How can the construction industry combat the skills shortage?

  • 27 Sep 2016

Ian Anfield, Managing Director for leading construction audit and contract provider, Hudson Contract, comments on combating the skills shortage affecting the construction industry.

The construction industry is facing a crisis. One of the legacies of the 2008 recession is that the industry is suffering from a growing skills shortage which, unless drastic action is undertaken, is only set to get worse.

So what is being done about it? 

In 2015, the Government announced the introduction of the Apprenticeship Levy, which has been designed to fund three million extra apprentices across all industries by 2020.  Potentially, the Levy will help produce construction’s urgently-needed next generation through the increase of skilled apprentices.

Despite the new scheme being set to be rolled out in April 2017, further details have been slow in being published, with Brexit given as one of the reasons. This has left the Levy in a state of uncertainty, particularly for firms that are exempt from this scheme and unsure how they can claim support – something that affects many small and medium-sized construction firms.

In addition, with the upcoming changes to the Construction Industry Training Board Levy, construction firms have even less of an idea on how to properly budget for training and apprentices.   This could therefore all lead to a situation where many firms decide to put their apprenticeship plans on hold for another year, further increasing the skills shortage with no new skilled workers moving up the ranks.

How can we as an industry do more to prevent this? 

We at Hudson Contract created an Apprentice Sponsorship Scheme in 2011, following the discovery that construction employers were often reluctant to take on apprentices due to financial pressures and concerns regarding workloads.  Other concerns we have noticed as key deterrents for firms taking on an apprentice include; finding apprentices with the right attitude; with a strong work ethic and who understand and respect site safety rules.

Added to this, the issue of funding doesn’t go away and you can start to see that there are many perceived barriers in place which prevent many firms from investing in apprentices that can fulfil the skills shortage and safeguard the future of the industry.

Looking at the national situation, the construction industry needs to get more young people interested in a career in construction as a viable and attractive option for progression.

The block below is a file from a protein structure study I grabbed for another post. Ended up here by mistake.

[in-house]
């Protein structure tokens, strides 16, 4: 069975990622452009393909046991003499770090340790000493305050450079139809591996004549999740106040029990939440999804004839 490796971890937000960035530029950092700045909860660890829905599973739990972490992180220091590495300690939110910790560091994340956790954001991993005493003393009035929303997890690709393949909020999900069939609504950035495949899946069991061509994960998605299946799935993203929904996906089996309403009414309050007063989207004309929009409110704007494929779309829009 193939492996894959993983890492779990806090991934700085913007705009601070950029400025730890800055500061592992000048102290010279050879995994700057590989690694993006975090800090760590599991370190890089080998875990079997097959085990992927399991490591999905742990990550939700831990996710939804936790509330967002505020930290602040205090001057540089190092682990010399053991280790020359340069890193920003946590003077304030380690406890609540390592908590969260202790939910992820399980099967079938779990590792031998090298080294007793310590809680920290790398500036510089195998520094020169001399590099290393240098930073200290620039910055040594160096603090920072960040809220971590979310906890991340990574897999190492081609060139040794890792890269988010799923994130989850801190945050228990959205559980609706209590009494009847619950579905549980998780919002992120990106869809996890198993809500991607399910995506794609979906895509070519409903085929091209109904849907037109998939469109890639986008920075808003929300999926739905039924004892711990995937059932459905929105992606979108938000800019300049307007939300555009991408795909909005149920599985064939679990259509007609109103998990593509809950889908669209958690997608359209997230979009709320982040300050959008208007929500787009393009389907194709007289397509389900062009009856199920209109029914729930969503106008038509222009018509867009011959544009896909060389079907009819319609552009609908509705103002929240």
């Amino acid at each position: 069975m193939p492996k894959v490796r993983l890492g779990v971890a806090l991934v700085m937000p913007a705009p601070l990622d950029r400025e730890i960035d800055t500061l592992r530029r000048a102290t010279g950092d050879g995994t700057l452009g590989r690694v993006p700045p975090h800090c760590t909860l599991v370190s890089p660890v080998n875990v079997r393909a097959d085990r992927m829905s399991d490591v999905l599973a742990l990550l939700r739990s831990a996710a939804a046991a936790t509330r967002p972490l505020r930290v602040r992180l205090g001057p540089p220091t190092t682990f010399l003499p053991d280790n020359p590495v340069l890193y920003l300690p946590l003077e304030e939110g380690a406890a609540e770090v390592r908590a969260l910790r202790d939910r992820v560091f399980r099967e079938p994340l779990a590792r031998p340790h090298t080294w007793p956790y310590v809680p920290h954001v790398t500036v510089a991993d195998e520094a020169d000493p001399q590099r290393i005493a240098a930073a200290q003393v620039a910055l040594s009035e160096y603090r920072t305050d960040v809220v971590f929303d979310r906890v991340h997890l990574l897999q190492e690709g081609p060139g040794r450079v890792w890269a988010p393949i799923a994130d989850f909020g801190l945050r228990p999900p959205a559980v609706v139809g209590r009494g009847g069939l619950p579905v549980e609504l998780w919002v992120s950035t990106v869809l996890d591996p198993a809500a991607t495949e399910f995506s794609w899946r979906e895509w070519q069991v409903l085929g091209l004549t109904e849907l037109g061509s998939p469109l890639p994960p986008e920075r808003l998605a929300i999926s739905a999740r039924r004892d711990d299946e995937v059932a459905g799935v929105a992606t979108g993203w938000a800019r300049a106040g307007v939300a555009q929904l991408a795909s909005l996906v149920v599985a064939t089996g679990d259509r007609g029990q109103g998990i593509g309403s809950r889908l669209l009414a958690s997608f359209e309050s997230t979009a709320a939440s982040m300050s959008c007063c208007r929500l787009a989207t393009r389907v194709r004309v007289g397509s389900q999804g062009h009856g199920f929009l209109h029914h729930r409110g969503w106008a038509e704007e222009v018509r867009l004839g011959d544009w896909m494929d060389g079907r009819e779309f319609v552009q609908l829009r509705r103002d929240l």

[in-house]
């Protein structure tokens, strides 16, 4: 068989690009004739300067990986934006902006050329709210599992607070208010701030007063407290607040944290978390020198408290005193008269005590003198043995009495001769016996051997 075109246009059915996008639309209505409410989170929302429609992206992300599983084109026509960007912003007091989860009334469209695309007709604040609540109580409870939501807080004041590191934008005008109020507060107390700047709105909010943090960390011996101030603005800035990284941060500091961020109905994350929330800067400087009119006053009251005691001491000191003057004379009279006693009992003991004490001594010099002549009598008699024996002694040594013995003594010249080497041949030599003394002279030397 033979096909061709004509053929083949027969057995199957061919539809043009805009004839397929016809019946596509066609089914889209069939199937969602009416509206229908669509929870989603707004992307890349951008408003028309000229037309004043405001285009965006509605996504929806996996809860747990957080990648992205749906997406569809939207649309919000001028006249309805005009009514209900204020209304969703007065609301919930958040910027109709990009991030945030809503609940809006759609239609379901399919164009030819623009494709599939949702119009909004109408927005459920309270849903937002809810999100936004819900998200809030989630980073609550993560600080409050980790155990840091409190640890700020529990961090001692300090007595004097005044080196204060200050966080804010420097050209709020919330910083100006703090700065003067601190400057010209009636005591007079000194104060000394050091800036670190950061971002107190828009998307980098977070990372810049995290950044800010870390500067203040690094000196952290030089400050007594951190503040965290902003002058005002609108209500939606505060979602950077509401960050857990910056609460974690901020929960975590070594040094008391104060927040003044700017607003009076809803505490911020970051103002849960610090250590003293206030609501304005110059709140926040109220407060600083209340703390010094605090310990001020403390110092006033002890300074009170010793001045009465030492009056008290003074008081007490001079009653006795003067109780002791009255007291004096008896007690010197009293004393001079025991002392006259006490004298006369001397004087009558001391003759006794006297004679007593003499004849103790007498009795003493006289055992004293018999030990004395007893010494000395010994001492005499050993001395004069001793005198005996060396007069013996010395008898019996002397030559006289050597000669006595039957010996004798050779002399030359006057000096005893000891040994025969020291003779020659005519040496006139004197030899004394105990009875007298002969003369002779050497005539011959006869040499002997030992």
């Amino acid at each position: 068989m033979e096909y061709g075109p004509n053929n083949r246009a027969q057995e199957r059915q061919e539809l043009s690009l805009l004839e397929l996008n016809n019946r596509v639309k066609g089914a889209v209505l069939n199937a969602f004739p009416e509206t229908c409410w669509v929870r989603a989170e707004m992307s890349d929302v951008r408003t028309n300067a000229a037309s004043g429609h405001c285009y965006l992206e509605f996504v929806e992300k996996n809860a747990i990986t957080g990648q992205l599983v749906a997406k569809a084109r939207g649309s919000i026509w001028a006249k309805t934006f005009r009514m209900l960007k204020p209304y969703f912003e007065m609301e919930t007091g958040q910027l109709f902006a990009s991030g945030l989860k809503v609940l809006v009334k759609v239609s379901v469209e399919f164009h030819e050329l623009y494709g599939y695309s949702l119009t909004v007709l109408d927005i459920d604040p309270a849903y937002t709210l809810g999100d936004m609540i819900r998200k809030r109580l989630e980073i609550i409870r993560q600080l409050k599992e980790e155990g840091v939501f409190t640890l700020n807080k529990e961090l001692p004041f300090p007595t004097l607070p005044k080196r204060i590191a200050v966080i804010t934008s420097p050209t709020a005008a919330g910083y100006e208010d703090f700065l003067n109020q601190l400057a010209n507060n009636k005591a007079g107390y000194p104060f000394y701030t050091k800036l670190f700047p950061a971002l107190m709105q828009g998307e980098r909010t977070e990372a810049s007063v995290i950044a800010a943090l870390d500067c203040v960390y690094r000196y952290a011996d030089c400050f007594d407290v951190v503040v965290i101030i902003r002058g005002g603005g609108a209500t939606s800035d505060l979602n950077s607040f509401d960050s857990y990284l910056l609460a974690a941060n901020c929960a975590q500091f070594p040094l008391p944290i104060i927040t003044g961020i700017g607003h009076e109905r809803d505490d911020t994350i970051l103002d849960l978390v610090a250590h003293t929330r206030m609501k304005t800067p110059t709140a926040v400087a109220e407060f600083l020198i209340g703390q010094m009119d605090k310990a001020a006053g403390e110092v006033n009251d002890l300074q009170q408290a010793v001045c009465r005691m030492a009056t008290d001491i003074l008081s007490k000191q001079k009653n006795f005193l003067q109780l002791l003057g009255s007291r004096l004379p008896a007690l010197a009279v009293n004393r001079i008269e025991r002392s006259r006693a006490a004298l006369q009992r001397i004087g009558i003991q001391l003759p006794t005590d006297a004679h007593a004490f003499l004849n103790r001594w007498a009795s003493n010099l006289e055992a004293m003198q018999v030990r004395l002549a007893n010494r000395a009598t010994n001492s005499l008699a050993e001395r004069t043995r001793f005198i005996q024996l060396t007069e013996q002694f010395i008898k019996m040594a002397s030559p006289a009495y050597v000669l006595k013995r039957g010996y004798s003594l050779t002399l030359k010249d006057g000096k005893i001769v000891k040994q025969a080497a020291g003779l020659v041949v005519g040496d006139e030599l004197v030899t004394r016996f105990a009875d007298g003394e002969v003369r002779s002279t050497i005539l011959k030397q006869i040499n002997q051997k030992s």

Everyone needs to play their part –employers, students, the government, colleges and tutors – to ensure it’s a system that works in helping youngsters take their first step on the ladder. Only through this collaborative approach is the industry going to be able to address the skills shortage.

One comment on “How can the construction industry combat the skills shortage?

  • Attempt at recruitment or deal with the real issue being the total stagnation of tradesmans wages over the last decade, resulting in the qualfied and experienced workforce leaving the building sector in their droves. Try paying your honest, hardworking and reliable workmen a realistic and fair wage instead…. Just a thought! Construction jobs are simply no longer attractive.

Leave a Reply

Latest news

Mitsubshi Electric

Family Day Workshop by Mitsubishi Electric

If you are an architecture or environmental enthusiast, bring your children along to a family day of fun and educational activities at the Building Centre on Saturday 22nd June – Mitsubishi Electric will deliver its award-winning programme, The Learning Curve (with a few twists), designed to teach children about energy use and energy efficiency.

Posted in Articles, Building Industry Events, Building Industry News, Building Products & Structures, Building Services, Facility Management & Building Services, Heating Systems, Controls and Management, Heating, Ventilation and Air Conditioning - HVAC, Pipes & Fittings, Plumbing, Retrofit & Renovation, Sustainability & Energy Efficiency


Keller Kitchens excels in Kiwa assessment

Keller Kitchens has been reassessed by Kiwa, a European institute that is involved in the certification of processes, products, employees and organisations. Once again, the company passed with flying colours!

Posted in Articles, Building Associations & Institutes, Building Industry News, Building Products & Structures, Building Regulations & Accreditations, Building Services, Interior Design & Construction, Interiors, Kitchens, Research & Materials Testing, Restoration & Refurbishment, Retrofit & Renovation, Sustainability & Energy Efficiency

National Ventilation

National Ventilation’s Operations Director Completes D-Day 44 Challenge

Alan Parkinson, Operations Director at National Ventilation, has completed the D-Day 44 Challenge in aid of Combat Stress, the UK’s leading charity for veterans’ mental health.

Posted in Air Conditioning, Articles, Building Industry Events, Building Industry News, Building Products & Structures, Building Services, Charity work, Heating, Ventilation and Air Conditioning - HVAC